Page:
Dead zone in Gulf due to increased fertilizer runoff

By Megan Campbell; January 2, 2008

Being green may sound like a good idea for our environment, but what if it came with a price?

Scientists in Central Texas are investigating a growing problem threatening the marine life of our Gulf Coast.

Ask anyone about the price of corn, and you’ll probably get, well, an earful.

Shopper Mary Rodriguez says, "It used to be five for a dollar… I’m looking at the price and saying two is enough."

While customers may be buying less, alternative fuel companies are buying more.

Ringing up high prospects for corn farmers in the Midwest, but at a possible cost to the Gulf Coast.

Corn may be like gold to farmers. With the high prices they’re getting, they’re planting more of it, and that means more nitrogen from the fertilizer is going into the ground and our water.

Dr. Steve Dimarco of Texas A&M University says, "The dead zone could perhaps get more intense."

Corn fertilizer could feed the dead zone, something that appeared off the coast this summer. It was a 17-hundred square-mile area of oxygen-depleted water.

Dr. Dimarco investigated, "If oxygen is depleted then fish, shrimp, clams, anything that needs oxygen to breathe, will be affected."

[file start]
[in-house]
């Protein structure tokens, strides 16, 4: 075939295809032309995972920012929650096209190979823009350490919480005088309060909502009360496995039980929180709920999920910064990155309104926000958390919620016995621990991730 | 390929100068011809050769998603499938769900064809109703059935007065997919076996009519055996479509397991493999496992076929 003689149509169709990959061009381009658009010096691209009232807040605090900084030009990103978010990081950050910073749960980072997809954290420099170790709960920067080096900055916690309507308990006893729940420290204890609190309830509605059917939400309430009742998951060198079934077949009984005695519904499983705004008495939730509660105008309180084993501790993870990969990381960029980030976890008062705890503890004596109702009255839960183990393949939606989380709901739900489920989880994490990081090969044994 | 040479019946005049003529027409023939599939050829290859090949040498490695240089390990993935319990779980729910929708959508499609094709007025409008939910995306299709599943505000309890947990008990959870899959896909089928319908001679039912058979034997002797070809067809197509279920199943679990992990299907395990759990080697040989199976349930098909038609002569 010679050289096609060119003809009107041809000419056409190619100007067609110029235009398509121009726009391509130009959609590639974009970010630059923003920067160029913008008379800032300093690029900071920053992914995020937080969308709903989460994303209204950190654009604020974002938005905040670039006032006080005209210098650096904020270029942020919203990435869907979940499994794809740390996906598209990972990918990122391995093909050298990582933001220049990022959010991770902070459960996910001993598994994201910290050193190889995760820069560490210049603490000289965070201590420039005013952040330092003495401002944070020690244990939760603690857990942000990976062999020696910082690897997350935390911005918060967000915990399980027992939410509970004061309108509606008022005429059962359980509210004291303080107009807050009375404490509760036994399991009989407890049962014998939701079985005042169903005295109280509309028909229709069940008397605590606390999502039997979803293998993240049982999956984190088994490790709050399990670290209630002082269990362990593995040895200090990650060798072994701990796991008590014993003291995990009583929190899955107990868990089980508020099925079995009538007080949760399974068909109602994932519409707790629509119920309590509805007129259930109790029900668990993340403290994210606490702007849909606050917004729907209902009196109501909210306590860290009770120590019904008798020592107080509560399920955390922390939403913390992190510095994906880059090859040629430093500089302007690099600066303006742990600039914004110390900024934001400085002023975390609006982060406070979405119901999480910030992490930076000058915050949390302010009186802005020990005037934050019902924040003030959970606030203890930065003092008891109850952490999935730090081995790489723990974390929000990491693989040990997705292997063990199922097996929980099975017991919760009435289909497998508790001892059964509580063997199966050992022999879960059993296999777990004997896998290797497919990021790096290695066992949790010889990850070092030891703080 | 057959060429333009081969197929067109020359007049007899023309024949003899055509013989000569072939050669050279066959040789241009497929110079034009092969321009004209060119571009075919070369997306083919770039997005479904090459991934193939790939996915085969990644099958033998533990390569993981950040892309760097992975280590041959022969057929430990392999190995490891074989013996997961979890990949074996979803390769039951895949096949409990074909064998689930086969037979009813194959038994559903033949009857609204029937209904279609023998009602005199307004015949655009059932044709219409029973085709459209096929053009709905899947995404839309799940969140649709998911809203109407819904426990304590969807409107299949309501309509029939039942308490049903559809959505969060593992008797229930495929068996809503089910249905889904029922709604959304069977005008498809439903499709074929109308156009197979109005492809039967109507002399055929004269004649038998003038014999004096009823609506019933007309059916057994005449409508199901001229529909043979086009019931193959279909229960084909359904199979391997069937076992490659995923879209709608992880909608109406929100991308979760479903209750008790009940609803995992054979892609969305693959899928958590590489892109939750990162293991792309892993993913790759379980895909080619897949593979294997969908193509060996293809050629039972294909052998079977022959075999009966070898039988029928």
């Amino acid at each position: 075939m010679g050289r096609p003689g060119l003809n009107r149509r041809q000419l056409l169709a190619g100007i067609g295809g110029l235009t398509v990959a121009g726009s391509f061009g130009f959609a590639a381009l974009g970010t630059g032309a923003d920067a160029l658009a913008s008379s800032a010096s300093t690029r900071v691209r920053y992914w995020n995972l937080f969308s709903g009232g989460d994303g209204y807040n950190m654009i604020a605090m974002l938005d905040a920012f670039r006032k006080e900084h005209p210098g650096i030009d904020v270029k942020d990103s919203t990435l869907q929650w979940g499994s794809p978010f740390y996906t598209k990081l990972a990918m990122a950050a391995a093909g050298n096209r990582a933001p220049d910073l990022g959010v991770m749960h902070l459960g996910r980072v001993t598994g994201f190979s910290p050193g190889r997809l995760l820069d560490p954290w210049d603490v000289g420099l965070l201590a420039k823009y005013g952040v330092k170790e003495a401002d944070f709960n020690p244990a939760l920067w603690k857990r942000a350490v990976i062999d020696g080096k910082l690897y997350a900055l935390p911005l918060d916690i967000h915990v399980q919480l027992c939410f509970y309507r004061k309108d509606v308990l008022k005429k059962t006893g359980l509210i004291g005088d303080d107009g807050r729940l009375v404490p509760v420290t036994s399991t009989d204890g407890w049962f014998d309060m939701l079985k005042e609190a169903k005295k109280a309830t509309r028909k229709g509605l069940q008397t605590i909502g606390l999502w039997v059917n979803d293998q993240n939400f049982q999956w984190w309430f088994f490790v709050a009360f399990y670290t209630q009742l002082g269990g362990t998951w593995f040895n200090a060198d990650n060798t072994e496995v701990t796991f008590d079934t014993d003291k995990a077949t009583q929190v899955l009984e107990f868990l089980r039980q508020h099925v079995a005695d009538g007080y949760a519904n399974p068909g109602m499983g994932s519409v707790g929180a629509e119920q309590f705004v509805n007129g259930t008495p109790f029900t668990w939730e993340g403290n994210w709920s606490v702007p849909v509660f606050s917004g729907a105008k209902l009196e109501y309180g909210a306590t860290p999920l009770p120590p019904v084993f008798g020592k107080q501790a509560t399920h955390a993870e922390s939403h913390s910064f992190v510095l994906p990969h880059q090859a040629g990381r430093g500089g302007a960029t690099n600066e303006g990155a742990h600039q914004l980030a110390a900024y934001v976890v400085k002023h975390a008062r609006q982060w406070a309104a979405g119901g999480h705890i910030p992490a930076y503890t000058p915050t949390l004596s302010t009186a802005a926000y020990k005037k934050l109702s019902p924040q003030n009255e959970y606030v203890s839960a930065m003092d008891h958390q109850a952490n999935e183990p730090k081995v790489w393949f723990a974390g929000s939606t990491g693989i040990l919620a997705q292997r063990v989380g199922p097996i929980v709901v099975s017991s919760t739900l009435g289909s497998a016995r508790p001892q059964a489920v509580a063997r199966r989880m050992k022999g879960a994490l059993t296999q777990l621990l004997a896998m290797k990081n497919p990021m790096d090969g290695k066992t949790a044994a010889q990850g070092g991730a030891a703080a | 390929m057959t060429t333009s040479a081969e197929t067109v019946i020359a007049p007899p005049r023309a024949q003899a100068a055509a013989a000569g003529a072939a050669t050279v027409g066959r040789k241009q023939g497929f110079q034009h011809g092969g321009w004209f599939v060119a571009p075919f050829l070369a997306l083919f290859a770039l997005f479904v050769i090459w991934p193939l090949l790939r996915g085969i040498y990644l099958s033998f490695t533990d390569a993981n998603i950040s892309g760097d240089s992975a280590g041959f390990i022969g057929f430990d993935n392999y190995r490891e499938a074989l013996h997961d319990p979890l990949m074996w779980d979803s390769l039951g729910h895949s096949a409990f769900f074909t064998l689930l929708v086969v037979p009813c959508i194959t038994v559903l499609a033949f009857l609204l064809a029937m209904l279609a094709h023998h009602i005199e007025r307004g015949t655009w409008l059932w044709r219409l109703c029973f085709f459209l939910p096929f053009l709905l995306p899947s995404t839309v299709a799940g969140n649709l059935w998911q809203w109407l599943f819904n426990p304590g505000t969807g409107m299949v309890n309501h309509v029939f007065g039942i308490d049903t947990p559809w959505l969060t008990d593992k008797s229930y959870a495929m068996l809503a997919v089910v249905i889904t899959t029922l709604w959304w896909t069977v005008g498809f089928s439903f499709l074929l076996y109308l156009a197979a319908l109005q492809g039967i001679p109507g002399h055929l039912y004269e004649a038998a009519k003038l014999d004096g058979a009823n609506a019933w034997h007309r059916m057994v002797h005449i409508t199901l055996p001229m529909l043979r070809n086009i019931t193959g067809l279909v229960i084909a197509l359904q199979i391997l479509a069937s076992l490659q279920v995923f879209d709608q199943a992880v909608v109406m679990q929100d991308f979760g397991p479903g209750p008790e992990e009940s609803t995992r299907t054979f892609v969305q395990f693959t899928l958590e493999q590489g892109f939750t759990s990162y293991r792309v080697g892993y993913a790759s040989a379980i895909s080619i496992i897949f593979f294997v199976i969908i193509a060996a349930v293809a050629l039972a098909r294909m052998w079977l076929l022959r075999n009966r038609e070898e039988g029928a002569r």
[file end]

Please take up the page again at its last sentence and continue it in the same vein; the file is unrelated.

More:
This summer, all that rain we had created a stifling layer of fresh water on top of the salt. Next year, nitrogen from corn crops could increase the size of the dead zone or make it stick around longer.

"If the dead zone lasts the whole year because of more severe conditions that could be a real problem to the shrimping industry off of Texas and Louisiana," Dr. Dimarco says.

A boon to farmers may not help marine life. It weighed heavily on one customer.

Jessica Loretto says, "It makes me think. I really don’t want to buy [corn] anymore."

She put all of her corn back. She didn’t want to support one resource at the expense of another.

Right now, storms that come through break up the dead zone and give marine life time to recover. Experts will be carefully watching the effects of corn fertilizer on the Gulf Coast.

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